Las Vegas Sands Losing Its Luster

Gaming results are in, and the one big shocker is the general disappointment of Las Vegas Sands (NYSE: LVS  ) . The world's largest gaming company is still a steady performer in Macau, but Singapore is underperforming expectations by a long shot and the stock has moved sideways as a result.

To make matters worse, competitors are trading at lower multiples and have more impactful growth projects on the horizon. This stock simply isn't what it used to be. Don't believe me? Take a look at Las Vegas Sands' returns versus the S&P 500 (INDEX: ^GSPC  ) over the past two years.

LVS Total Return Price Chart

LVS Total Return Price data by YCharts.

Problems in Singapore
Marina Bay Sands was supposed to be the most profitable casino resort in the world, and for a period of time it raked in cash for Las Vegas Sands. Yet recent performance at Marina Bay Sands shows not only a halt to growth, but results that are starting to decline rapidly. Casino revenue was down 27.8% in the quarter, food and beverage revenue was down 6.3%, and convention, retail, and other revenue fell 19.4%. Even with an increase in room and mall revenue, overall revenue fell 21.1% in the third quarter to $625.5 million.  

Adjusted-property EBITDA, which is what I watch closely because it approximates cash flow, was even worse, falling 37% to $260.8 million. It's important to point out that low hold contributed to this decline, and that the resort may have made another $75 million with normal hold, but it's also important to point out that low hold is a trend in Singapore.

The biggest number that raises a red flag in Singapore is rolling chip volume. This is the volume of play high-rollers gamble, and this volume declined by 29.5% in the third quarter. While win percentage will fluctuate quarter to quarter, volume tells you what direction overall gaming is headed in, and it's in a serious decline.

Add all of this up and you can see that EBITDA is headed in the wrong direction in Singapore.

It's a good thing that Macau hasn't gone through the same decline.

Macau holds steady
The chart above shows that operations in Macau have been steady over the past 12 months. In its recent quarterly release, the company touted an increased market share in Macau of 19.3% from 14.3% a year ago. This shouldn't come as a surprise since Las Vegas Sands opened Sands Cotai Central in the past year, so it should see an increase in market share as a result.

Sands Cotai Central is the big question mark in Macau. The resort opened the second phase of a three-phase opening at the end of the quarter, so it's hard to assess the impact on results. The first phase generated just over $50 million of EBITDA, which wasn't anything to write home about. I've built in $1 billion in EBITDA from this property in prior valuation models, and we have yet to see if it will meet or exceed that target.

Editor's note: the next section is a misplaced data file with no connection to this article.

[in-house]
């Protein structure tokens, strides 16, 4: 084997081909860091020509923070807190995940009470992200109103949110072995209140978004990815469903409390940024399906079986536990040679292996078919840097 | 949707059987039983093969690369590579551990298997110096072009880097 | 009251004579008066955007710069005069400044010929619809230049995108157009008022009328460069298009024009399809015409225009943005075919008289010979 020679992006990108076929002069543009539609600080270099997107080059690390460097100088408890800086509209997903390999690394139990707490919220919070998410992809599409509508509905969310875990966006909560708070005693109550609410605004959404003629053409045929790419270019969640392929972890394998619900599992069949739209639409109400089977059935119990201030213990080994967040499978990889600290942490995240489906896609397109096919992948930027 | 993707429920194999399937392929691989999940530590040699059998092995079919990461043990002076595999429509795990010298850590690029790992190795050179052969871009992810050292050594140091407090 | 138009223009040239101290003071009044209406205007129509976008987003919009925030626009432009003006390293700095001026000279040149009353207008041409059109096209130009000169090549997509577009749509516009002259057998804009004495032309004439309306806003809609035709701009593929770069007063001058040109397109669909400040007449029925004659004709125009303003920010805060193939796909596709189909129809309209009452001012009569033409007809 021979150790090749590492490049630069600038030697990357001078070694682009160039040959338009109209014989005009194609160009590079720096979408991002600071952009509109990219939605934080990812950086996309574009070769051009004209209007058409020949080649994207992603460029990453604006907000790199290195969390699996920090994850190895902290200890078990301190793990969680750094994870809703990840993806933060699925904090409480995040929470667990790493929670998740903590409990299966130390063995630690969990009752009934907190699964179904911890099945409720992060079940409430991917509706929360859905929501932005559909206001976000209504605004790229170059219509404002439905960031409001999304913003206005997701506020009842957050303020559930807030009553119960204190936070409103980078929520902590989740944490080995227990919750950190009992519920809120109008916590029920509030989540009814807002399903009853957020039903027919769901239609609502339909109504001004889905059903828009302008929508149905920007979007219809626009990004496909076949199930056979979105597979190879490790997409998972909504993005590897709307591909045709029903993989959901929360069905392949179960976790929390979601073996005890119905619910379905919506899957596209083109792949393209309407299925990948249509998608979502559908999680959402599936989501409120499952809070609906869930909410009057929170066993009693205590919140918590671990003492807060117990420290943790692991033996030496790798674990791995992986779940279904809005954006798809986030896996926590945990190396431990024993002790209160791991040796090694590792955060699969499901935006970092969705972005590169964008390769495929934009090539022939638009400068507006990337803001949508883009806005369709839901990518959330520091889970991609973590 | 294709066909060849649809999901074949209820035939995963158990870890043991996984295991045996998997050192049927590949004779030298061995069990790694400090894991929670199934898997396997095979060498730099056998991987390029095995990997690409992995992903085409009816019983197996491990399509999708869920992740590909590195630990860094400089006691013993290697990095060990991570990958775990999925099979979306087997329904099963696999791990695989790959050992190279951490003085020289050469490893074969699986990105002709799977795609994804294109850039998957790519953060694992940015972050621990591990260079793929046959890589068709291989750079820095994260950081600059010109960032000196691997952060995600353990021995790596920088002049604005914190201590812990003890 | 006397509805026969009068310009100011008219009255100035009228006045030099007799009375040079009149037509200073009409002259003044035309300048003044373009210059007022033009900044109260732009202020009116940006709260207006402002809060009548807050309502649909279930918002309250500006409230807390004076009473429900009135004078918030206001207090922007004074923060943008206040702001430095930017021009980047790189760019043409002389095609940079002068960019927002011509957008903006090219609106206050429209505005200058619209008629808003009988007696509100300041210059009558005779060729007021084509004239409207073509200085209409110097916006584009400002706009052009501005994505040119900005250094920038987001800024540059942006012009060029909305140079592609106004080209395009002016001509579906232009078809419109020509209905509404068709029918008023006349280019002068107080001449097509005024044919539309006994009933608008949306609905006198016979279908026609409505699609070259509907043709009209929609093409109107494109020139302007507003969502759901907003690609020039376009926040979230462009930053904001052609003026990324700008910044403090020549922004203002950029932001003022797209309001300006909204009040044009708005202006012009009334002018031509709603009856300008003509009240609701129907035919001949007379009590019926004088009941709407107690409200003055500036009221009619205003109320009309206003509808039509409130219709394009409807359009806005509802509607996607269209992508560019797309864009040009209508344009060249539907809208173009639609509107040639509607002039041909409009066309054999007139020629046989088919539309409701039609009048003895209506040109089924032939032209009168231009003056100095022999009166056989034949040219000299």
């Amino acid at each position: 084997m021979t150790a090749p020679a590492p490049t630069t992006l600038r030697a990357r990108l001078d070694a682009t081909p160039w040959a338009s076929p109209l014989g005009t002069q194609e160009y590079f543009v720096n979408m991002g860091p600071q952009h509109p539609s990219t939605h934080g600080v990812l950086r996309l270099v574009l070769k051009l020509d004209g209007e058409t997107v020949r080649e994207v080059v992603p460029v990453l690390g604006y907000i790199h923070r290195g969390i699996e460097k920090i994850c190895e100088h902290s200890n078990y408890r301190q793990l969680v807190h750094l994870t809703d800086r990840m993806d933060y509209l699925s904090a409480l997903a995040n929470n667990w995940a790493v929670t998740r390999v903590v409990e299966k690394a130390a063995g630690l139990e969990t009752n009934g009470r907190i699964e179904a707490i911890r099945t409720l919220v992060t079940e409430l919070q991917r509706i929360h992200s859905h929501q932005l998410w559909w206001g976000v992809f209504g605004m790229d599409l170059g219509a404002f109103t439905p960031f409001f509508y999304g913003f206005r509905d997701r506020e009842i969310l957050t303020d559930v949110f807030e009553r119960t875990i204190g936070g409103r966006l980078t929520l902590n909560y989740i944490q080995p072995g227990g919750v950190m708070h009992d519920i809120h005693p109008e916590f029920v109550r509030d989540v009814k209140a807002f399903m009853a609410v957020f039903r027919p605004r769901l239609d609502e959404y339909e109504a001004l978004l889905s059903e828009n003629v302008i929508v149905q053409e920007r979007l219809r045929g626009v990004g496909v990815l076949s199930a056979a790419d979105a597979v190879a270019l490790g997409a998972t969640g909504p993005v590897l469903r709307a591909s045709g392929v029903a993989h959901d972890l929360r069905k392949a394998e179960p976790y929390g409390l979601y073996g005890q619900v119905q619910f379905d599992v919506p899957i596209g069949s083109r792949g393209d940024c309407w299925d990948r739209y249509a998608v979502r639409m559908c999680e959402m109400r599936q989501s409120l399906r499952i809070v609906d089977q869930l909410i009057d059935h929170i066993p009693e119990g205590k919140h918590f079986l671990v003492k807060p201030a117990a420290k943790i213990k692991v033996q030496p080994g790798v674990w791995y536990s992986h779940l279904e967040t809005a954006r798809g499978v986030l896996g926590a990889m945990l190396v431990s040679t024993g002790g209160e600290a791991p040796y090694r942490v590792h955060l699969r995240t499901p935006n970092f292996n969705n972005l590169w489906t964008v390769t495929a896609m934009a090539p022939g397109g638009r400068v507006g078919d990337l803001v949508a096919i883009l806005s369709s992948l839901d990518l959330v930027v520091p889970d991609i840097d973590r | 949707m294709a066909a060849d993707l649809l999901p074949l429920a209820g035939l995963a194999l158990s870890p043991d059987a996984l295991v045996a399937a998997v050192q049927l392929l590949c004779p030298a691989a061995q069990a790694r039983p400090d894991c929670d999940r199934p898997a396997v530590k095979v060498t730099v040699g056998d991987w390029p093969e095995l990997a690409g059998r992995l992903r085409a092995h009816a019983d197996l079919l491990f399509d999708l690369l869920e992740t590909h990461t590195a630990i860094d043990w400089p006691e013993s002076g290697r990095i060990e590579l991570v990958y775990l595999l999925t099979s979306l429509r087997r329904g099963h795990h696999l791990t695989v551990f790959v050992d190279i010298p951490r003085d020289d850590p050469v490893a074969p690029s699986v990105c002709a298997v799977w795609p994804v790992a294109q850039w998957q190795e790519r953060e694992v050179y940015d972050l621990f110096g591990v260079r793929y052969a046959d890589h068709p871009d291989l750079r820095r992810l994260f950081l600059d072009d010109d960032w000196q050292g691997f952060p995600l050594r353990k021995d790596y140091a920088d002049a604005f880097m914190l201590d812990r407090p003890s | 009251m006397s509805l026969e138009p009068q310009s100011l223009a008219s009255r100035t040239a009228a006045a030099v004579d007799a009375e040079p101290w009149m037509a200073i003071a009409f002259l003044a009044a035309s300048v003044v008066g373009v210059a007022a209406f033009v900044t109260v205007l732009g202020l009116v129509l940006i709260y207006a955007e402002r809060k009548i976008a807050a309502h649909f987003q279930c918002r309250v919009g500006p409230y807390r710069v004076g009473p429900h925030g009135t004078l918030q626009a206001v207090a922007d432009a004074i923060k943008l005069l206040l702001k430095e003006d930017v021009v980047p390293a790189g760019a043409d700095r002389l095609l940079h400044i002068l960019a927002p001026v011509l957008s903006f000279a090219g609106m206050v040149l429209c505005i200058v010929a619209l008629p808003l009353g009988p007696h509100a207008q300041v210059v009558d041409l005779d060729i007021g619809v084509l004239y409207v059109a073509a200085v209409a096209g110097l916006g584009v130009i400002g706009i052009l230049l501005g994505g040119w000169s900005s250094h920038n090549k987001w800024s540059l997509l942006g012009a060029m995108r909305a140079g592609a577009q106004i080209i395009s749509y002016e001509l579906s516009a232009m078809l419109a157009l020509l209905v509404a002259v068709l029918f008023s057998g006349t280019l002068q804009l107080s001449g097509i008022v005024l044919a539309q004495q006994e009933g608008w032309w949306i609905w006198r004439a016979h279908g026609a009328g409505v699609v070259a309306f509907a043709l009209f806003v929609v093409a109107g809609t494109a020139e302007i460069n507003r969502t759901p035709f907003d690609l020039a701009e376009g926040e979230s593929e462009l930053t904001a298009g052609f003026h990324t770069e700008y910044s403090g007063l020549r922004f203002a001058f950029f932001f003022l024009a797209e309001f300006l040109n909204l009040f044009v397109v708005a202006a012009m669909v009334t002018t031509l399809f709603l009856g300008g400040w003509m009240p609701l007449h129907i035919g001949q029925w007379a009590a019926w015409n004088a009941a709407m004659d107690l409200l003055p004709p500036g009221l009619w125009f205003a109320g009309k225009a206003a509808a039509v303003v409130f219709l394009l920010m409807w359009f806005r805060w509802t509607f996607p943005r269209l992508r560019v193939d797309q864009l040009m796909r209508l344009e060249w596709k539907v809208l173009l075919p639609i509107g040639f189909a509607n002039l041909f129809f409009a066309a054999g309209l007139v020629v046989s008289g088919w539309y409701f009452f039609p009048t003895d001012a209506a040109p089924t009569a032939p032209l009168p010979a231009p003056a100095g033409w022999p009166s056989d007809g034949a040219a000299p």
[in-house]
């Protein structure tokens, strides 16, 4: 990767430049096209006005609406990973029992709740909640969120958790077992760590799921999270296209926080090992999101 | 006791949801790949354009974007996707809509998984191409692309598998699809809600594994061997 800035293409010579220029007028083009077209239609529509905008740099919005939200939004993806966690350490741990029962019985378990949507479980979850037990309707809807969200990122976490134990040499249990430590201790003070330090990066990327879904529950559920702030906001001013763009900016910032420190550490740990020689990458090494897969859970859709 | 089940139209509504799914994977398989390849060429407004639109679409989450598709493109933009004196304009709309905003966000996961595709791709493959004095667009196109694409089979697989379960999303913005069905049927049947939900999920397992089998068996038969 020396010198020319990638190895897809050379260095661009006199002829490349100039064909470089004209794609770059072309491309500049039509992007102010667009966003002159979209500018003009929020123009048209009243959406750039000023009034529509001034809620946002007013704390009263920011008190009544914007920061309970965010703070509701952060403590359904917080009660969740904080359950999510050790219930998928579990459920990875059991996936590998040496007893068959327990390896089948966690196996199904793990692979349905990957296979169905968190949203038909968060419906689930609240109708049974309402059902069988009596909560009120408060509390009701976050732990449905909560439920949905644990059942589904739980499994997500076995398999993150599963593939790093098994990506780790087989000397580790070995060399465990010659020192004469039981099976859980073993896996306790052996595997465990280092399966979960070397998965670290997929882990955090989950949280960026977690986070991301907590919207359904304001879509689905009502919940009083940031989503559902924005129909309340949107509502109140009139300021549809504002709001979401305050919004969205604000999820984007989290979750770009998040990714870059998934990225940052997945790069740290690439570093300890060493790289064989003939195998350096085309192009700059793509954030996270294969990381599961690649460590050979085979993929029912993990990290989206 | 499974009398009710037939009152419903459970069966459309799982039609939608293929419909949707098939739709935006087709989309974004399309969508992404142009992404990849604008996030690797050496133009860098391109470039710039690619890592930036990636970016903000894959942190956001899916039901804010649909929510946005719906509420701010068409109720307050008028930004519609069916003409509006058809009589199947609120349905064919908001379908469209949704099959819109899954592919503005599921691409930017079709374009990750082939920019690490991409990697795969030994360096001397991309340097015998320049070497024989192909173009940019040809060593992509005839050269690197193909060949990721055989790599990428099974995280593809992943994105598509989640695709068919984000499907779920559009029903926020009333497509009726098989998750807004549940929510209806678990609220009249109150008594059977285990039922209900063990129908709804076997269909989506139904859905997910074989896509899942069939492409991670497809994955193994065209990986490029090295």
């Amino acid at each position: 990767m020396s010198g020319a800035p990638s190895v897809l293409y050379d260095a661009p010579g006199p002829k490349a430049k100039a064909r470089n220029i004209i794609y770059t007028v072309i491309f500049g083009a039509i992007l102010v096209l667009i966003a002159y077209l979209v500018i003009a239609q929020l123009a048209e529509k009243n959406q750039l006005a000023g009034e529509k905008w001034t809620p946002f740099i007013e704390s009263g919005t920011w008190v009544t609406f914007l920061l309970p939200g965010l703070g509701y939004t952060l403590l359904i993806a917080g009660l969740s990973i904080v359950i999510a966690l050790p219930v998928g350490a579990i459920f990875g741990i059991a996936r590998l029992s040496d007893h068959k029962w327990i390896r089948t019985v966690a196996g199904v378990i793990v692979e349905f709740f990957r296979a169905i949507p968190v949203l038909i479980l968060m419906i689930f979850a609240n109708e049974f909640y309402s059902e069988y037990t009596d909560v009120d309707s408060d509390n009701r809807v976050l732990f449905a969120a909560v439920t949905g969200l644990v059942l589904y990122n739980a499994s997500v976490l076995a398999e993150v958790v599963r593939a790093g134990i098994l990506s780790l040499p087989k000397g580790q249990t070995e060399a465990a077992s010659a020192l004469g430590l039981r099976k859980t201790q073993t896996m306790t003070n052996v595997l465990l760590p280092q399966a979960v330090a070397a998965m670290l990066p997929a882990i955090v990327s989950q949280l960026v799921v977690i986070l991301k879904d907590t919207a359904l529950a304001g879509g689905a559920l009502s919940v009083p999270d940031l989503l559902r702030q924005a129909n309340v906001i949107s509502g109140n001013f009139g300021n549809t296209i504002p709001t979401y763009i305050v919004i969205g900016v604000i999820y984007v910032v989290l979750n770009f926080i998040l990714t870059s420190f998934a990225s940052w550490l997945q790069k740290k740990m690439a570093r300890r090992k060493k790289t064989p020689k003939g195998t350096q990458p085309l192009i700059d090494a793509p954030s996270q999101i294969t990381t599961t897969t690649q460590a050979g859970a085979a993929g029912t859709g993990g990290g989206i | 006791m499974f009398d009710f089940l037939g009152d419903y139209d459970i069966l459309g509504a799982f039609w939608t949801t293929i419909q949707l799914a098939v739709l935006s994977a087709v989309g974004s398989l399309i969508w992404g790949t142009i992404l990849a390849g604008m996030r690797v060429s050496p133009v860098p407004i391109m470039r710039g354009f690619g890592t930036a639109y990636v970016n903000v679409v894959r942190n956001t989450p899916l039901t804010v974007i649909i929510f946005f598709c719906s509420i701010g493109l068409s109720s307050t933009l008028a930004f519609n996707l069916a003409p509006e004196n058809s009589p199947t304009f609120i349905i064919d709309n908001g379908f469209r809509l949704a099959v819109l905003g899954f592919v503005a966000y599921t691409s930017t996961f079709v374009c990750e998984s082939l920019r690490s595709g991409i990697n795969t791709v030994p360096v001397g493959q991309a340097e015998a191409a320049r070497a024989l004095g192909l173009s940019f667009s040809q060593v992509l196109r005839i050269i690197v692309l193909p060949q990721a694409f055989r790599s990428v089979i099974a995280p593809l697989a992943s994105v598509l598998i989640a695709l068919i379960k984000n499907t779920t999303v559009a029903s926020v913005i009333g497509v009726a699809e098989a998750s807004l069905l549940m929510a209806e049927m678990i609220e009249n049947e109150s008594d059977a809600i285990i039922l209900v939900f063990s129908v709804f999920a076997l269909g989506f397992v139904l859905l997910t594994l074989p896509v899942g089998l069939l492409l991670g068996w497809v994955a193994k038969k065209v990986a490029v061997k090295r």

Once fully open, Sands Cotai Central will be one of Las Vegas Sands' three most profitable properties and will hopefully live up to expectations. The challenge is that high expectations are already built into the stock.

Not the best value in gaming
The challenge for investors is that the market has already priced in all of Las Vegas Sands' growth opportunities in the near future. The enterprise (including debt and equity) trades at 11.2 times trailing EBITDA at current levels, and if we project $1 billion in annual EBITDA for Cotai Central, the multiple drops to 9.0 times.

This is at the high end of what I might pay for a gaming stock, but it's also exactly the same multiple that Melco Crown (Nasdaq: MPEL  ) and Wynn Resorts (Nasdaq: WYNN  ) trade at. The difference is that we have results in the bag for these two companies, and at Las Vegas Sands we're projecting future results that may not come true.

There are also growth opportunities to consider. Each of these three companies, along with MGM Resorts (NYSE: MGM  ) and SJM, has a resort on Cotai in the works, and Melco Crown is also part-owner of a resort in the Philippines. But the impact of a Cotai resort on Wynn and Melco Crown, which are both much smaller than Las Vegas Sands, will be much higher than it is on Sands.

So if valuation is a tie, then growth breaks the tie and Las Vegas Sands falls behind.

Foolish bottom line
If you think that Singapore's troubles are short-term and that Cotai Central will exceed $1 billion in annual EBITDA in the near future, you may be able to see value in Las Vegas Sands' shares. Personally, I'd rather bet on the results we've already seen and stick with competitors Melco Crown and Wynn Resorts. The bottom line is that the shine has long left Las Vegas Sands.

Want an even more in-depth look at Las Vegas Sands? Learn about all the opportunities and the risks at the company in our brand-new premium report on Las Vegas Sands. We're providing a full year of analyst updates to go with it, so make sure to claim your copy today by clicking here.

 

Read/Post Comments (5) | Recommend This Article (2)

Comments from our Foolish Readers

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  • Report this Comment On November 08, 2012, at 1:33 PM, spokanimal wrote:

    Sands has been piling on expenses in Q2 and Q3 with an eye on streamlining the income statement this winter. The acute, negative normalization (EPS would have been 8 to 9 cents higher with normal luck) just piles onto that realtiy.

    When LVS sees a quarter that's not shaping up, they tacitly "pile on". There's evidence that the receivables allowances in Singapore were overstocked given the impression their low hold would make on the street.

    Similarly, Sands liberally piled cotai central's phase 2 pre-opening expenses onto the unit's income statement alongside revenues that were confined only to phase 1 operations. A number of costs that could have gone either way with phase 2 in terms of expensing vs capitalizing were summarily expensed given that people like Mr. Hoium here were going to write articles like this anyway...